Desert Isle Keeper
A DIKlassic Review
originally published on March 6, 2000
The books in the Mackenzie saga are among Linda Howard’s best, where the men are capable, sexy as hell, and the heroines a perfect match in their own way. Mackenzie’s Heroes deals with two of the children of Wolf and Mary Mackenzie from Mackenzie’s Mountain.
Mackenzie’s Pleasure is the story of Navy SEAL Zane Mackenzie, the quiet one with the deadly eyes. His mission is to rescue Barrie Lovejoy, the daughter of an American ambassador, who is being held hostage in Benghazi. Zane finds Barrie and frees her from her makeshift cell, but they must hide nearby until a chance to escape comes along. Despite some precarious contact with his team the whole time, Zane and Barrie remain isolated while he takes care of her and slowly becomes more and more intrigued by the “society babe” who has turned out to be quite the little trooper. Coping with the fear of being recaptured and her desire for Zane, Barrie takes the opportunity to be with the man she already loves.
After they finally escape and are subsequently separated, Barrie finds no way to contact Zane, thanks to the diplomatic strings her father is pulling. Zane is equally as frustrated because Barrie’s phone calls are carefully screened. When Zane lets his instincts take over, he rescues Barrie from the new “cell” her father has built around her, and they are married in Las Vegas. The action, however, is nowhere near over, as we eventually find out just what Ambassador Lovejoy’s involvement with the men in Benghazi really is.
Zane proves to be the most nurturing of mates, despite (or maybe because of) that aura of danger that surrounds him. His skills are deadly and he will go to any lengths to protect Barrie, even if at first he believes she is only marrying him for protection. Barrie, meanwhile, is fearless. Not only is she set to flee her father’s grasp before Zane shows up, she tells Zane she loves him even though his response is less than what she wishes for. Then too, she walks into the middle of a most dangerous game for the sake of those she loves.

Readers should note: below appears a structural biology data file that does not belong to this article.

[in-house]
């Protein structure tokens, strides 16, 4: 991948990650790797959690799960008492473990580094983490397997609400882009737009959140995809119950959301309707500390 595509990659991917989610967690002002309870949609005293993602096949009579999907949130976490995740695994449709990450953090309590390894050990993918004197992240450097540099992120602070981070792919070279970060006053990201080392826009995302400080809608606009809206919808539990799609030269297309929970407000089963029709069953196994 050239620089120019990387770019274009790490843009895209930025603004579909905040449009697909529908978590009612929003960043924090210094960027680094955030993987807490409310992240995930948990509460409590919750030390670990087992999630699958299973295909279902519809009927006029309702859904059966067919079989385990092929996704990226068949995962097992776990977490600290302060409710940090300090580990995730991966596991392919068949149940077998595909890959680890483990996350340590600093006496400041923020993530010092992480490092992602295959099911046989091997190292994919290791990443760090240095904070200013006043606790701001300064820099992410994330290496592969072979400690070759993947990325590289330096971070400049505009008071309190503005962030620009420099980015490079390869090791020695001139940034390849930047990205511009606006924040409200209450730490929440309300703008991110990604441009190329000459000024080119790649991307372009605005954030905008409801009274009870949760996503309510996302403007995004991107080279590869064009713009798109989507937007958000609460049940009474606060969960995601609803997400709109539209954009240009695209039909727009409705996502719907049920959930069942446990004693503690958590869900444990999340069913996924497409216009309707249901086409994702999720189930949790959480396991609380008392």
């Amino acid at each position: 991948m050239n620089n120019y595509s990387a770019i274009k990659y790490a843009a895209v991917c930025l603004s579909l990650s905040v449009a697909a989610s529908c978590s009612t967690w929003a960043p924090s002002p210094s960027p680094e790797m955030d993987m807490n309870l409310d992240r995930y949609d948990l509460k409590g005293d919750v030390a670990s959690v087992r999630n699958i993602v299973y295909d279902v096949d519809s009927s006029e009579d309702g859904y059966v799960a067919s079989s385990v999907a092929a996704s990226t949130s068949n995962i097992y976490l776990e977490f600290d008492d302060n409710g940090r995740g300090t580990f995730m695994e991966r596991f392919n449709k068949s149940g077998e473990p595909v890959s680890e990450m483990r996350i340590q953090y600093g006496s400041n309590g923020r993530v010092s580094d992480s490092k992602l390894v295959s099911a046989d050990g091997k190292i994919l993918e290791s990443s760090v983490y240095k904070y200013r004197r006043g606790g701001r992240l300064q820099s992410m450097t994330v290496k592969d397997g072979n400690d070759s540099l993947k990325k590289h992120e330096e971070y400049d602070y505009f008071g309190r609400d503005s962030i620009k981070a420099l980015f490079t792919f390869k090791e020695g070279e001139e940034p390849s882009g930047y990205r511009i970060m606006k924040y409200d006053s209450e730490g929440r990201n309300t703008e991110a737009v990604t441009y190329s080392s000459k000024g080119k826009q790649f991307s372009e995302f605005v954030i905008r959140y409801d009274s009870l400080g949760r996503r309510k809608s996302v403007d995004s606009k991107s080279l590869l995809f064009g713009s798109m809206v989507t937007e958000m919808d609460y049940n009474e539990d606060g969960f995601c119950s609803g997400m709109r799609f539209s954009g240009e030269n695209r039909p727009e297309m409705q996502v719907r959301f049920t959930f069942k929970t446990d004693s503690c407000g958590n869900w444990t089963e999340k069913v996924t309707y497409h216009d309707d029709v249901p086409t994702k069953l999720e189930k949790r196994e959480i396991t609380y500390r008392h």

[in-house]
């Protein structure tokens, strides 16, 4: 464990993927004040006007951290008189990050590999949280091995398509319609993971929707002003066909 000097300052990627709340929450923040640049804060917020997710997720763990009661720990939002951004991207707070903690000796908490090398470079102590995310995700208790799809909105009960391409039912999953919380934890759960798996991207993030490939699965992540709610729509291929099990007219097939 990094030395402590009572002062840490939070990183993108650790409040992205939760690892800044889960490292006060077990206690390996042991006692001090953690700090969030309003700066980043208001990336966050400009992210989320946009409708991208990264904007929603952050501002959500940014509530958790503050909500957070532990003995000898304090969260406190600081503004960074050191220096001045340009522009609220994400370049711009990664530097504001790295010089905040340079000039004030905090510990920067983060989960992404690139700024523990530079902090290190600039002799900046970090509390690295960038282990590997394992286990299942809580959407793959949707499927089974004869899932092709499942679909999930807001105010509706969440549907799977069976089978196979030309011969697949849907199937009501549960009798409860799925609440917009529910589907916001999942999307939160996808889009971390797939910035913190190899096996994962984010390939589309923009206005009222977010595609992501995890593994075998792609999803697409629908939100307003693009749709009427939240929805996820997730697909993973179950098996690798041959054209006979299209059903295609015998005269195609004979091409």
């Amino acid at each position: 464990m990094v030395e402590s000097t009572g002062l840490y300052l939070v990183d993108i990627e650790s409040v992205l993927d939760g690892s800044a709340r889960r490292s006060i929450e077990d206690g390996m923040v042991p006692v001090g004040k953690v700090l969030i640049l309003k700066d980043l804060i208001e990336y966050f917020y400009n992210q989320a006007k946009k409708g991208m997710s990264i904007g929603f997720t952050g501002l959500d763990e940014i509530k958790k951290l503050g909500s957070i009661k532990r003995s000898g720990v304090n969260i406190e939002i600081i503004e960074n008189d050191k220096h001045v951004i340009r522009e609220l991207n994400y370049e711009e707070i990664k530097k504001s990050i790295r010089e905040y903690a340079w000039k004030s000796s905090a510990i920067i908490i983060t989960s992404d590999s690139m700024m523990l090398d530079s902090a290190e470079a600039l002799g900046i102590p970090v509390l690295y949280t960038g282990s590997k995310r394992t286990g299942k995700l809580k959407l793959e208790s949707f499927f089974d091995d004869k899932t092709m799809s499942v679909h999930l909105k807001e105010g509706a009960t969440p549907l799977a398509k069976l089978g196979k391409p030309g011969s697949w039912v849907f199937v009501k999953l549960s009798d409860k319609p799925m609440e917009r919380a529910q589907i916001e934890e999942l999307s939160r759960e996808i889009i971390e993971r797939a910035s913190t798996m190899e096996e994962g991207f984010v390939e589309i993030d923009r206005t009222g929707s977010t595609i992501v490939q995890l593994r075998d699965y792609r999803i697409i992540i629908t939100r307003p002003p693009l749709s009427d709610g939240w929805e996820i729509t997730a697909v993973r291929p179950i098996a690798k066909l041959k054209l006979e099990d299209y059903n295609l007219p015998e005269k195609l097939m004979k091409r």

While Zane and Barrie have begun life together, in Mackenzie’s Magic, Maris Mackenzie wakes up with a killer headache, in a stranger’s bed. She’s barely dressed and can’t remember a thing, except that Alex MacNeil, the new stable hand at her ranch, is looking a lot more dangerous by the second.
From a lifetime with her brothers, Maris recognizes the cop in Mac. She has stolen a horse, Sole Pleasure, and Mac is investigating the events that led Maris to make such a shocking move. Although Maris holds the key to what actually happened, FBI agent Mac makes it clear that, for the first time in Maris’s life, she is not the one in charge.
These are new feelings for Maris, one of the best horse trainers in the country. She is used to having authority, and she is certainly not used to being wildly attracted to a man she barely knows. As her memory slowly returns, Maris and Mac face down the people responsible for the danger to Sole Pleasure, and following family tradition, they marry in Las Vegas.
The best part of the story, however, comes when new bride Maris and a very nervous Mac make the trip to meet the rest of the gang. The very imposing, very frightening Mackenzie males form a human wall to stare down the man who has taken their precious girl. The Mackenzie wives, however, form an equally powerful wall of support around Mac and Maris. Of course, when Nick, The Toddler From Hell, approves of Mac, the men bow down to the little one’s wishes and grudgingly accept him.
Zane Mackenzie’s story is the better of the two, perhaps because it was issued in its own right and not a shorter book (as part of an anthology) like Mackenzie’s Magic was. Mackenzie’s Heroes ends with a tantalizing taste of the Howard Holy Grail, I mean, adopted son Chance Mackenzie’s book, to be released in August 2000. The self-proclaimed bachelor who will take the most dangerous jobs that not even the government will acknowledge, rushes to save Nick from being trampled and ends up catching Maris’s bouquet at her second, formal wedding.
The books stand alone, there is no need to read the other books to understand the “thread” of the Mackenzies. Then again, there is no need for chocolate cake or a nice glass of red wine, but they sure do wonders. If you like tough, dangerous men and daring, fearless women, not to mention a little intrigue and suspense thrown in, give the Mackenzies a try.